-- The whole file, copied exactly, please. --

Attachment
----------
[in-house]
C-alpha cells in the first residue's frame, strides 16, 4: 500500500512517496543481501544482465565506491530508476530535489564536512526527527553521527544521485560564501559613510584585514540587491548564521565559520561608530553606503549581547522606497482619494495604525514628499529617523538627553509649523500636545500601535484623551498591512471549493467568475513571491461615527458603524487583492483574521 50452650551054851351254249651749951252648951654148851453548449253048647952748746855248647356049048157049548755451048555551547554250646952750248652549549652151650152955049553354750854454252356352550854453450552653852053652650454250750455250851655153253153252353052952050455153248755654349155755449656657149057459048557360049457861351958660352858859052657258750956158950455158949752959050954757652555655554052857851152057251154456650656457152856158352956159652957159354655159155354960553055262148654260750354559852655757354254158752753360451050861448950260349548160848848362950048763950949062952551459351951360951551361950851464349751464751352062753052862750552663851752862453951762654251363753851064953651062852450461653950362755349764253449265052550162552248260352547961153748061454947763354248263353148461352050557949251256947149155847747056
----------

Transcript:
[in-house]
C-alpha cells in the first residue's frame, strides 16, 4: 500500500512517496543481501544482465565506491530508476530535489564536512526527527553521527544521485560564501559613510584585514540587491548564521565559520561608530553606503549581547522606497482619494495604525514628499529617523538627553509649523500636545500601535484623551498591512471549493467568475513571491461615527458603524487583492483574521 50452650551054851351254249651749951252648951654148851453548449253048647952748746855248647356049048157049548755451048555551547554250646952750248652549549652151650152955049553354750854454252356352550854453450552653852053652650454250750455250851655153253153252353052952050455153248755654349155755449656657149057459048557360049457861351958660352858859052657258750956158950455158949752959050954757652555655554052857851152057251154456650656457152856158352956159652957159354655159155354960553055262148654260750354559852655757354254158752753360451050861448950260349548160848848362950048763950949062952551459351951360951551361950851464349751464751352062753052862750552663851752862453951762654251363753851064953651062852450461653950362755349764253449265052550162552248260352547961153748061454947763354248263353148461352050557949251256947149155847747056